A bill was recently introduced in the Illinois General Assembly that would expand on existing language in the Administrative Review Law (ARL) regarding necessary “parties of record” in a lawsuit challenging an agency’s decision. As a general rule, the ARL requires that “parties of record” be named as defendants in any ARL action to challenge the decision of an administrative agency. There is an exception in the statute that provides that only the zoning board of appeals and applicants are considered “parties of record,” and individuals who appear before the zoning board of appeals and submit testimony or written evidence need not be named as defendants but only require notification of the lawsuit by the person challenging the decision.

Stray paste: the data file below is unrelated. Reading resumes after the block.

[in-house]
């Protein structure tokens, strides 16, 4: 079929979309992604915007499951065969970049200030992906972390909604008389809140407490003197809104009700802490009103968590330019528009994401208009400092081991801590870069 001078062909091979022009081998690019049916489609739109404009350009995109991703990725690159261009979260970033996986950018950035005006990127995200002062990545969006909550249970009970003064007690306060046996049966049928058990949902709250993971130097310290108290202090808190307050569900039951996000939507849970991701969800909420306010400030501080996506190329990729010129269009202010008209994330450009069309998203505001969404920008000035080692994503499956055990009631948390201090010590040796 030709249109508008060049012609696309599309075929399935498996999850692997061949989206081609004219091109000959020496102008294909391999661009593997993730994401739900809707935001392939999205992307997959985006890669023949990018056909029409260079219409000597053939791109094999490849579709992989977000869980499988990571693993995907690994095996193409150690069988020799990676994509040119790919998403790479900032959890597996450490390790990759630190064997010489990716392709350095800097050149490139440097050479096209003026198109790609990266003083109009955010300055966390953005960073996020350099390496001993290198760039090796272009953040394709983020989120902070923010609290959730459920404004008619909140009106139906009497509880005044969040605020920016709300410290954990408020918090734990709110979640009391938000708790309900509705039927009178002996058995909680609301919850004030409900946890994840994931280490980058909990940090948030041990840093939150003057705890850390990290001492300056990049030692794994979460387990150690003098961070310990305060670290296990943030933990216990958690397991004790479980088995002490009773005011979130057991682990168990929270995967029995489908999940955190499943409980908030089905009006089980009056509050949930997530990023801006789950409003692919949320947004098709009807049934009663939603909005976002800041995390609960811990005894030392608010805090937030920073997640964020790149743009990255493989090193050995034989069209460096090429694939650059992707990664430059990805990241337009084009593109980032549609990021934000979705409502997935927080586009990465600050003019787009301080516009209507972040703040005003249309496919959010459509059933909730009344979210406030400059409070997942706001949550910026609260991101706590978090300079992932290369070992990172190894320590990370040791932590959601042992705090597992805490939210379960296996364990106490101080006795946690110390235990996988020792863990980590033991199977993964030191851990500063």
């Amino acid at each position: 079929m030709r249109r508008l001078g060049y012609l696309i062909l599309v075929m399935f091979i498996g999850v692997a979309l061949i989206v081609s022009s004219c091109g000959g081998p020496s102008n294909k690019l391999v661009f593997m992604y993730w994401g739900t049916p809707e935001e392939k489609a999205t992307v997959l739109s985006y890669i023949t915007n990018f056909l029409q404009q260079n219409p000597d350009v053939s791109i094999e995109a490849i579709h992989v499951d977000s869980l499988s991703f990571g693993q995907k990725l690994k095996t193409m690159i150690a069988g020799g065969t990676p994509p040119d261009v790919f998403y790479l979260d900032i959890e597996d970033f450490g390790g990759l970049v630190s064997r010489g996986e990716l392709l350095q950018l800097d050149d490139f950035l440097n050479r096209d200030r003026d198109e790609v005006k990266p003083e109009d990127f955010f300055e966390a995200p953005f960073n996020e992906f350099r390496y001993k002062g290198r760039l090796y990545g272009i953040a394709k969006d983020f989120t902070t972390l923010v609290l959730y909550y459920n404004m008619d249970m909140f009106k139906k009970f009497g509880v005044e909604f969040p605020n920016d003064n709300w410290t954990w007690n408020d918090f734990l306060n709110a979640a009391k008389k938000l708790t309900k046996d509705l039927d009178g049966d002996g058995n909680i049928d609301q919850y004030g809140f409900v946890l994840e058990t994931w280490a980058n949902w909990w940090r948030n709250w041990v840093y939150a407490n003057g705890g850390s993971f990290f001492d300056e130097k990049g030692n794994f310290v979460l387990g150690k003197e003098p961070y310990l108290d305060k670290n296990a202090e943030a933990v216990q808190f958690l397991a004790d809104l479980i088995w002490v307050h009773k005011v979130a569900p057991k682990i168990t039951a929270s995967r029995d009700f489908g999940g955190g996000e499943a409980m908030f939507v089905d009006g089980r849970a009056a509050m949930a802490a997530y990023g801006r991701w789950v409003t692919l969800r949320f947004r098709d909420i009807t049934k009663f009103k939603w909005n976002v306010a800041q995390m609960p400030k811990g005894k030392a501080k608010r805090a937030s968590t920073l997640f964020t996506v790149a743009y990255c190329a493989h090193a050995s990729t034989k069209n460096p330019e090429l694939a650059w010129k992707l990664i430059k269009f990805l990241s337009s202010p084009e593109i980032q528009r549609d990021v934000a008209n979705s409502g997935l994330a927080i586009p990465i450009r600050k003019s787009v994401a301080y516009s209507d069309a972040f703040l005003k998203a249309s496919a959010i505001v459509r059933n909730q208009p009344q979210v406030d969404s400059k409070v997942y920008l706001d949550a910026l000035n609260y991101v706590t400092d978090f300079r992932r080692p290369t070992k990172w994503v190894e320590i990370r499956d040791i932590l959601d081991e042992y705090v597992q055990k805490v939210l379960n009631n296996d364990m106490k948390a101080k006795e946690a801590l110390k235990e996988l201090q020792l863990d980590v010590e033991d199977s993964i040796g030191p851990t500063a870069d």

Senate Bill 283 would expand on the zoning board of appeals “exception” to also include actions against agencies that make decisions on historic preservation or architectural review matters, such as historic preservation commissions and architectural review commissions. If passed, this means that members of the public who testify or provide evidence at hearings of these type of administrative agencies would receive notice of the lawsuit challenging the administrative decision but would not need to be named as defendants in the lawsuit. The bill also provides these individuals with the right to intervene in the action if they choose to.